“This Niño is weak in strength, and it’s also quite late,” says Mike Halpert, deputy director of the US National Oceanic and Atmospheric Administration’s (NOAA) Climate Prediction Center in College Park, Maryland.
El Niños usually develop in the latter part of the year and peak from December to April. They are often associated with widespread changes in precipitation patterns, as well as warmer global temperatures. But NOAA’s latest forecast, issued on 5 March, suggests that the weakness and timing of the current event will minimize its impact. Some effects associated with El Niño could surface in the coming months, including additional precipitation along the US Gulf Coast, but Halpert says this one is probably “too little, too late and too weak” to boost rainfall along the west coast and provide relief for drought-stricken California.
In the end, last year's forecasts came up short, in part because the winds that were driving the system petered out. Researchers, who have been working to improve their forecasting models since 1997, are trying to figure out precisely what happened last year and why their models failed to capture it.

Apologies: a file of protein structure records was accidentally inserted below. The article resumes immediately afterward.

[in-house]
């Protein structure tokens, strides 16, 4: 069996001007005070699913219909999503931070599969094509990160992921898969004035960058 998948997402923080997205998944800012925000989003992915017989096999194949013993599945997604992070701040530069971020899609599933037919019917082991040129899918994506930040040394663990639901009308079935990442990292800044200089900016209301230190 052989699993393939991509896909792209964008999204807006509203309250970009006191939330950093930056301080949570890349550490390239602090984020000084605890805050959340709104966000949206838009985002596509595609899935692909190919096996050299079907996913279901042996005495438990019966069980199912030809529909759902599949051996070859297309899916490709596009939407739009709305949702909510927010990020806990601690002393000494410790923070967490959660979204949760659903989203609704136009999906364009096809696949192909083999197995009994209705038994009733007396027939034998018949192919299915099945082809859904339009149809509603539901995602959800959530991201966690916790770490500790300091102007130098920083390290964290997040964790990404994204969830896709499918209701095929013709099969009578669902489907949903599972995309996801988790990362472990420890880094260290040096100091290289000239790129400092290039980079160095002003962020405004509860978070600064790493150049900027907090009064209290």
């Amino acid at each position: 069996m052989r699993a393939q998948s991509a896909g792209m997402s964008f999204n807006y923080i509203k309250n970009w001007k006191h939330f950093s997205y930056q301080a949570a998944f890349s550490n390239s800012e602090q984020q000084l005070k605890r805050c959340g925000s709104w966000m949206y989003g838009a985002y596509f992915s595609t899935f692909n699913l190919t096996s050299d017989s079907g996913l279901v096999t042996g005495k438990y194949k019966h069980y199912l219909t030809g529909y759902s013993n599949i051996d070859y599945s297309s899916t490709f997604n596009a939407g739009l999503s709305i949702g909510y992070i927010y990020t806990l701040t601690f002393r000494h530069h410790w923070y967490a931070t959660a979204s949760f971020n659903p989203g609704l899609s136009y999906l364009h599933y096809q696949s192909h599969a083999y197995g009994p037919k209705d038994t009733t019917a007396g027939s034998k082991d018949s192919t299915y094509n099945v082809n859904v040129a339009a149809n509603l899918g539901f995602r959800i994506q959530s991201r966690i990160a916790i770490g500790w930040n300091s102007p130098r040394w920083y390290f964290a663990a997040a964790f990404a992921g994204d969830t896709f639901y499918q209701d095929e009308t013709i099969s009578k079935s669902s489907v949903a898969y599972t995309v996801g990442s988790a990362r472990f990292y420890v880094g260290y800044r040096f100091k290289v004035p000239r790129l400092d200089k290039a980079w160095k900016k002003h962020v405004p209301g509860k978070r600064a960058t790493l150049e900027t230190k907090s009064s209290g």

“Why did these two years that looked so similar early on turn out so differently?” asks Gabriel Vecchi, a climate modeller at NOAA’s Geophysical Fluid Dynamics Laboratory in Princeton, New Jersey.
Vecchi calls the 2014–15 season “a great case-study” and says such unusual events can be useful for scientists. “They force us to challenge our assumptions, to revisit our rules of thumb and to seek fuller explanations and more robust models,” he says.
By July, the models are more reliable and forecasters are better able to predict what kind of patterns might develop in the latter half of the year. For now, NOAA is predicting a 50–60% chance that El Niño conditions could continue into the Northern Hemisphere summer.
- Nature - by Jeff Tollefson